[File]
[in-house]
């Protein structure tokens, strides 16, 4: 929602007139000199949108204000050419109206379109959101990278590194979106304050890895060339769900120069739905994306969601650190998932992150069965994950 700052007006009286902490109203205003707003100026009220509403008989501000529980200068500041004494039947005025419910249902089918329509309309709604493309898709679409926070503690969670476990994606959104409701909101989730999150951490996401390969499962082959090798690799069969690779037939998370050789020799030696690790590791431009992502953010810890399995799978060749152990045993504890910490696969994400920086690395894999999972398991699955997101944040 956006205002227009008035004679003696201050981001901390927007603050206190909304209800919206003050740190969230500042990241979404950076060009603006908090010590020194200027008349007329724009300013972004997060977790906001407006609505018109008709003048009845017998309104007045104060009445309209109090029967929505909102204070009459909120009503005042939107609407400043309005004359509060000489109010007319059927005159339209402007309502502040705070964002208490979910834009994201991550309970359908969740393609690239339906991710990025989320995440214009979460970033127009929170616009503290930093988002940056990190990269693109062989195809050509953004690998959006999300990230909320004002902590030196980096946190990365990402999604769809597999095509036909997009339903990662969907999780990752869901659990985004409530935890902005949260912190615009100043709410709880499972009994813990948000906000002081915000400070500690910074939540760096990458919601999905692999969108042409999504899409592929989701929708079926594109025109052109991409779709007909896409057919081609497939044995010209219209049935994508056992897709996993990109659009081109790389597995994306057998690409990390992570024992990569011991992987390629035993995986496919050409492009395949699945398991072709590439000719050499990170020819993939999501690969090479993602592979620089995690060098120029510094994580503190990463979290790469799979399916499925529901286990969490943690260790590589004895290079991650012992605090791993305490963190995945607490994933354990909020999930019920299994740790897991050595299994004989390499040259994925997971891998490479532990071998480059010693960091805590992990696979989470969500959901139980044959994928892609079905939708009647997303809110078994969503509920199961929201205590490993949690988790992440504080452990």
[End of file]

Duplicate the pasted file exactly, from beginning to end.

[in-house]
């Protein structure tokens, strides 16, 4: 929602007139000199949108204000050419109206379109959101990278590194979106304050890895060339769900120069739905994306969601650190998932992150069965994950 700052007006009286902490109203205003707003100026009220509403008989501000529980200068500041004494039947005025419910249902089918329509309309709604493309898709679409926070503690969670476990994606959104409701909101989730999150951490996401390969499962082959090798690799069969690779037939998370050789020799030696690790590791431009992502953010810890399995799978060749152990045993504890910490696969994400920086690395894999999972398991699955997101944040 956006205002227009008035004679003696201050981001901390927007603050206190909304209800919206003050740190969230500042990241979404950076060009603006908090010590020194200027008349007329724009300013972004997060977790906001407006609505018109008709003048009845017998309104007045104060009445309209109090029967929505909102204070009459909120009503005042939107609407400043309005004359509060000489109010007319059927005159339209402007309502502040705070964002208490979910834009994201991550309970359908969740393609690239339906991710990025989320995440214009979460970033127009929170616009503290930093988002940056990190990269693109062989195809050509953004690998959006999300990230909320004002902590030196980096946190990365990402999604769809597999095509036909997009339903990662969907999780990752869901659990985004409530935890902005949260912190615009100043709410709880499972009994813990948000906000002081915000400070500690910074939540760096990458919601999905692999969108042409999504899409592929989701929708079926594109025109052109991409779709007909896409057919081609497939044995010209219209049935994508056992897709996993990109659009081109790389597995994306057998690409990390992570024992990569011991992987390629035993995986496919050409492009395949699945398991072709590439000719050499990170020819993939999501690969090479993602592979620089995690060098120029510094994580503190990463979290790469799979399916499925529901286990969490943690260790590589004895290079991650012992605090791993305490963190995945607490994933354990909020999930019920299994740790897991050595299994004989390499040259994925997971891998490479532990071998480059010693960091805590992990696979989470969500959901139980044959994928892609079905939708009647997303809110078994969503509920199961929201205590490993949690988790992440504080452990």